While gaming is one of the most interactive and engaging forms of media, it always seems to attract an intense amount of criticism from every corner. Sometimes it is an ignorant politician looking for a false explanation of a violent outburst, and at other times it is an ungrateful teenager with some strong words over the internet. While both instances can be incredibly aggravating, the latter is actually more detrimental to the gaming community.
As gamers, there is simply one thing we all want. Good games. Coincidently, this is the same exact thing that every game developer yearns for with every new project they start. There is not a single developer in the industry that wants to create a bad game. The gaming industry is superbly competitive and is barely financially rewarding once you finally find success. It maddens me to see gamers carelessly throw out words like “lazy” when describing game developers. These men and women devote their lives to entertain us. Many studios require more than 40-hour work weeks and can often hinder their employee’s personal lives. It is a shame that so many people on the internet are so ready to berate these incredibly creative and hardworking individuals that give everything they have so that we can get momentary escapism and entertainment. By emotionally tearing down game developers, we are only hurting the industry.
Let me clarify; I have played bad games before. I have also failed in some of my life pursuits. Sometimes things just don’t work out no matter how hard we try, but we cannot allow our first responses to be as barbaric and thoughtless as “this game sux.” Criticism is completely different than meaningless and offensive words and abuse.
Experience is one of the best ways for us to understand someone’s perspective and difficulties, so I took it upon myself to try to learn how to make my own game. I plotted out a story, sketched out different game mechanics I wanted to incorporate, and spent a dozen hours researching game development and trying to start creating my project on GameMaker: Studio, one of the easiest programs for game development. After all that time and effort, my product was rubbish. I was able to create a flat 2D background with a stick figure with blonde hair (it was more like a yellow squiggly line). Players could move this “character” vertically and horizontally, but there was nothing more to enjoy. Just a sad stickman in a dreary and lifeless block. I accepted my fate and realized that development was just not for me, but thankfully it is certainly something that Nathan Meunier is great at.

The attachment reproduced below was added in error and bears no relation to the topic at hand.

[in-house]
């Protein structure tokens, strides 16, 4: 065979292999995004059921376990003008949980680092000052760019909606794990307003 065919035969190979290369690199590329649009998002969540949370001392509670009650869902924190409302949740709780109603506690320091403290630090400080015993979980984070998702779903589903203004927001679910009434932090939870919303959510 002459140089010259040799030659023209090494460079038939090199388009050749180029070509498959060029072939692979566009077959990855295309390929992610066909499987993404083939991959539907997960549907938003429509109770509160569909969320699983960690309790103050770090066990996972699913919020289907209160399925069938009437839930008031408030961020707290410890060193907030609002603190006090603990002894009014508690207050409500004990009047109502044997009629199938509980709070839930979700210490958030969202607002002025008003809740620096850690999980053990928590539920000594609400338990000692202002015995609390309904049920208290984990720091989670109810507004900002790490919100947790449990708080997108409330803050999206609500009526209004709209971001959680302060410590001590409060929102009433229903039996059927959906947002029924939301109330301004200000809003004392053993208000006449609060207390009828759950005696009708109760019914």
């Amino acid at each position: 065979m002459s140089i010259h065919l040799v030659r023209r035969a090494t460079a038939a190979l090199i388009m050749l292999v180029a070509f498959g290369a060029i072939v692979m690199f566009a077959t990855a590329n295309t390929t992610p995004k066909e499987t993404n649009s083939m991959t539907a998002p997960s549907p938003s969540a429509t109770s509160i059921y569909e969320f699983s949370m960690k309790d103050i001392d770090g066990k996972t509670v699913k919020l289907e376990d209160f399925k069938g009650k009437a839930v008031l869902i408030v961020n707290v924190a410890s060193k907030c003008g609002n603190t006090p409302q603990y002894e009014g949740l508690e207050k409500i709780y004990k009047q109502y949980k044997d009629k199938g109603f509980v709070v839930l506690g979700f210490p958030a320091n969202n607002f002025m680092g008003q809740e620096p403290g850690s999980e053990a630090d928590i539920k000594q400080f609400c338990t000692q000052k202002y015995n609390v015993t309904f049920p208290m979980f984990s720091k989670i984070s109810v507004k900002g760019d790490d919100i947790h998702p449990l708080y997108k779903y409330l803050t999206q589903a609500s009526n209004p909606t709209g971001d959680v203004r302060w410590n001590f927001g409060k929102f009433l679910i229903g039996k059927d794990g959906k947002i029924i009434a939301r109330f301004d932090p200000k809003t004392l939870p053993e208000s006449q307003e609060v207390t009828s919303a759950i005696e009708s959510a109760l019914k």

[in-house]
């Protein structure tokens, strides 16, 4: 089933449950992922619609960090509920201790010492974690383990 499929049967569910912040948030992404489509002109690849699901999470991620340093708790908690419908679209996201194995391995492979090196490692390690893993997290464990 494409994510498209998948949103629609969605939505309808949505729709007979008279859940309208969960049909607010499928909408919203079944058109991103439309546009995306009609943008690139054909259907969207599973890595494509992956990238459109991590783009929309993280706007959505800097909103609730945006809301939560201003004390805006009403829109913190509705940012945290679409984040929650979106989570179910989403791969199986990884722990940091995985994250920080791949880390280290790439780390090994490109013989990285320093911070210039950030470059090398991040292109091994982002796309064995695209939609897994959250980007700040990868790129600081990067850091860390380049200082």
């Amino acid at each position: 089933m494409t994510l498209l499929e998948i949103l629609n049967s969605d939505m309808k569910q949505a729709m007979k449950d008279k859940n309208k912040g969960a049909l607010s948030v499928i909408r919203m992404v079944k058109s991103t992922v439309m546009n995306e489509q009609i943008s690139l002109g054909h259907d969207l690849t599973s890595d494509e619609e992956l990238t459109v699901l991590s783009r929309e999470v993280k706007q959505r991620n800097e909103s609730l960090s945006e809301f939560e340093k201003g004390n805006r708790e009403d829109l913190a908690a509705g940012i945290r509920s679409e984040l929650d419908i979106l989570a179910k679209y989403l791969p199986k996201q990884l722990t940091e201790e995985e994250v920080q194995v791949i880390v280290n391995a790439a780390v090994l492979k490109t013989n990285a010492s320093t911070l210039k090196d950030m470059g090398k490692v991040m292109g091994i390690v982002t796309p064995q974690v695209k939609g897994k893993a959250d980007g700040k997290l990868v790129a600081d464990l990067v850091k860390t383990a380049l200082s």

Nathan is a well-known freelance writer that has written for some of the largest gaming publications in the world, an author of several books such as Up Up Down Down Left Write, and an indie game developer. He creates some of his games all on his own, such as This Book is a Dungeon and the currently-in-development Missile Cards and Doom Parade, both of which can be found on Steam Greenlight. He has also worked on games with Touchfight Games, whose next title is Nuclear Golf, which is scheduled to come to PS4 and Vita this year. Nathan and I spoke for two hours about the rewards and hardships of game development. It is hard to truly understand the commitment and responsibility that developers have until you hear it from someone who has experienced it firsthand. Here is some great insight from a talented man on several key topics about game development.
“I don’t feel bad when people criticize the work that I’m doing. My projects aren’t for everybody; they are small experimental, streamlined games. If people give me negative reviews or constructive criticism, I take it and try to apply it as a learning experience to the things I’m working on next or to make changes to the games that I’m able to. But, there is a certain level where people can be so demanding and toxic on social media and steam. That’s the thing I have the biggest problem with. You made a game, and they didn’t like it, but oftentimes they’ll just be like, ‘this looks stupid, downvote.’ So, it’s tough. It’s been rewarding and exhausting, and I sacrifice a lot in terms of free time with my family. Mental health just isn’t always the best because I’m just always pushing and stressed because something isn’t getting done fast enough.”
The Challenge of Releasing Games and Patches